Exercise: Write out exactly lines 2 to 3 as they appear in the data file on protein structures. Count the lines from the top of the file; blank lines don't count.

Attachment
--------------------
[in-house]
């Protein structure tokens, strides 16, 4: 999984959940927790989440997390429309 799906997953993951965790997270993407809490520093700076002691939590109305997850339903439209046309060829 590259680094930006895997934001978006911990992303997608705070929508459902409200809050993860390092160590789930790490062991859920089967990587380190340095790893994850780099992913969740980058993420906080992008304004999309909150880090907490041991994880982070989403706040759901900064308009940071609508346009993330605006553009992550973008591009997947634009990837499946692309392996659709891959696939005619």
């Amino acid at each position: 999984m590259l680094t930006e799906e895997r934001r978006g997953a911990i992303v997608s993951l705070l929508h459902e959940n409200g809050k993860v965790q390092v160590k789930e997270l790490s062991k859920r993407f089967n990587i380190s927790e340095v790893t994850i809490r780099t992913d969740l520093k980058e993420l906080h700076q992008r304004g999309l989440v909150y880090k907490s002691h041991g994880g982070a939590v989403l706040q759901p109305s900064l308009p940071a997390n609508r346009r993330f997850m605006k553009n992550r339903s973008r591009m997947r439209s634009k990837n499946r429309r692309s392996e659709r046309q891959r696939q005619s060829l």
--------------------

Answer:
């Protein structure tokens, strides 16, 4: 999984959940927790989440997390429309 799906997953993951965790997270993407809490520093700076002691939590109305997850339903439209046309060829 590259680094930006895997934001978006911990992303997608705070929508459902409200809050993860390092160590789930790490062991859920089967990587380190340095790893994850780099992913969740980058993420906080992008304004999309909150880090907490041991994880982070989403706040759901900064308009940071609508346009993330605006553009992550973008591009997947634009990837499946692309392996659709891959696939005619």
């Amino acid at each position: 999984m590259l680094t930006e799906e895997r934001r978006g997953a911990i992303v997608s993951l705070l929508h459902e959940n409200g809050k993860v965790q390092v160590k789930e997270l790490s062991k859920r993407f089967n990587i380190s927790e340095v790893t994850i809490r780099t992913d969740l520093k980058e993420l906080h700076q992008r304004g999309l989440v909150y880090k907490s002691h041991g994880g982070a939590v989403l706040q759901p109305s900064l308009p940071a997390n609508r346009r993330f997850m605006k553009n992550r339903s973008r591009m997947r439209s634009k990837n499946r429309r692309s392996e659709r046309q891959r696939q005619s060829l």